Friday was the great Puddle Jump at Bates College, and that night in the cafeteria things were rowdy and ecstatic.
I watched the students, their hair still wet from jumping into the hole that maintenance jackhammered into the frozen Maine pond—the ice over a foot thick.
Some wore full-body giraffe or bunny costumes, many had been seriously drinking, maybe illegally, but they all had that elated, leonine roll to their walk—young superheroes whose bodies could do anything.
When I was 22, I puddle jumped too. I was already out of college; in fact I was on my honeymoon.
I jumped for God. And for sex.
Observant Jewish women cannot have sex when they are menstruating—can’t have sex when they are bleeding at all for any reason, like, say, just having given up your virginity on your wedding night, and can’t have sex for seven days thereafter.
That brought me to the eighth day of my marriage, and we were in London.
It was Friday and we were due to spend Shabbos at Oxford University with my oldest friend who was “taking a letter” with William Wordsworth’s great great great something grandson.
We were planning to stop by the London mikveh, or ritual bath, on the way to Oxford, so I could dunk, say the blessing, and be happily, carnally consecrated to my husband that very night.
I still remember the roundabout that we rounded and rounded and rounded in our rented black Mercedes, trying to find the damned mikveh as the sun got ever lower in the sky.
I was out of my mind. If I couldn’t get to the mikveh, I couldn’t have sex, and we were leaving already on Sunday, and I would be the only bride in the entire universe who did not have sex on her honeymoon.
I also still remember the decision we made that we would try one more round—mikvehs are supposed to be discreetly located—and if we couldn’t find it we would just go to Oxford. And we didn’t find it.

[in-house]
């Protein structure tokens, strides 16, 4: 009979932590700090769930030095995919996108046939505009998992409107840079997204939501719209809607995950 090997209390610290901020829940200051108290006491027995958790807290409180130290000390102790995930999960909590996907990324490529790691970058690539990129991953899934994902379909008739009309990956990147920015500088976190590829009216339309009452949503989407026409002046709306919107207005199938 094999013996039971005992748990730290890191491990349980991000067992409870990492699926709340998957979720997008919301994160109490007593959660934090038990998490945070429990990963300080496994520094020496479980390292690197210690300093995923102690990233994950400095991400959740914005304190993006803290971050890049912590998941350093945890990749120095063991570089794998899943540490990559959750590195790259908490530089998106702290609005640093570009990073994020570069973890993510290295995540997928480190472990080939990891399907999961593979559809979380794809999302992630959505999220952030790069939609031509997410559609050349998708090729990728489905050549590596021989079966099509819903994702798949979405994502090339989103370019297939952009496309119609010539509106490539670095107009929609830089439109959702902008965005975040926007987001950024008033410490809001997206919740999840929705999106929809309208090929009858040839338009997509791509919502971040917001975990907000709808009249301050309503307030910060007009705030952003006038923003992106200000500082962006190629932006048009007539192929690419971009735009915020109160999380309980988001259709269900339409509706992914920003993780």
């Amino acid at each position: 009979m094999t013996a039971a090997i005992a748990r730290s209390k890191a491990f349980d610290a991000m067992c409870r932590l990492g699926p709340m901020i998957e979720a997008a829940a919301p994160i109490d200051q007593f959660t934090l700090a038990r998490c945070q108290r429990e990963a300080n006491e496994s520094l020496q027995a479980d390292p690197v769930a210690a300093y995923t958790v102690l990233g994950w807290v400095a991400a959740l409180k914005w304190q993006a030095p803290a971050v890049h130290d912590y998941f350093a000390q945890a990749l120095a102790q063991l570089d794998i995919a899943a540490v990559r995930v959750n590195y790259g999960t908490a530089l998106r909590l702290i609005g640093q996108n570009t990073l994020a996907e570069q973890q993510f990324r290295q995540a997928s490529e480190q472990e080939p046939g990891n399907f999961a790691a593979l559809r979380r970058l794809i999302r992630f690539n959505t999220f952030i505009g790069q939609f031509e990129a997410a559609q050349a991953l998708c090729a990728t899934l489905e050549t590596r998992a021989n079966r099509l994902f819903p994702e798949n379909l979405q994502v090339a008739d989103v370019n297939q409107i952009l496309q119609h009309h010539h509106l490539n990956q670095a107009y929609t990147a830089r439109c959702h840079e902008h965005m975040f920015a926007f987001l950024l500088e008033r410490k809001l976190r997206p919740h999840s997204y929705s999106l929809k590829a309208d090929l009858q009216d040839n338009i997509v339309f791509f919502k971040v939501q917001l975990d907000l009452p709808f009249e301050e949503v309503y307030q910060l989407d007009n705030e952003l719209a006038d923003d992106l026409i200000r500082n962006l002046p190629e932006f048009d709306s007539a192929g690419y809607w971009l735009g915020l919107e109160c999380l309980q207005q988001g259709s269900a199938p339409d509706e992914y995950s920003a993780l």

It was inconceivable (ha!) that my new husband would have unkosher sex. I think now about how important the mikveh was in our marriage, and how important it was to my newly married friends.
We new brides would meet sometimes regularly on Saturday nights at the Forest Hills mikveh—our Pill schedules in synch. The mikveh lady there was so holy—a very young and beautiful Lubavitcher woman who would piously check my toenails for polish and carefully, prayerfully, pull off a stray eyelash that had fallen onto my scrubbed shoulders. There could be no barrier between my body and the waters.
I loved the way she would say “Ka-SHER!” as I emerged from the second dunk, the one you do after saying the blessing that was hanging, laminated, over the beautifully modern tile bath, as I modestly covered my breasts, walked up the stairs, and accepted the fluffy white robe she held high so as not to see me naked.
She didn’t have any children of her own for the longest time and I always wondered who her mikveh lady was. Later, many years later, I went back to visit her and found her with six children. All girls. Oh well.
When I lived in Scarsdale I was special friends with all the women who mikvehed. We laughed about it, we winked about it, but we loved being in the club. It was a godly club, the best kind of club that combined abstinence and discipline with… hoo-ha!
The mikveh lady there was also my son Aaron’s nursery school teacher. She was chatty and matter of fact—perfect for her after-school job. Sometimes we would hang out with her for a few minutes before heading home; she was a widow, and I guess we felt guilty knowing what we had waiting for us, and what she didn’t.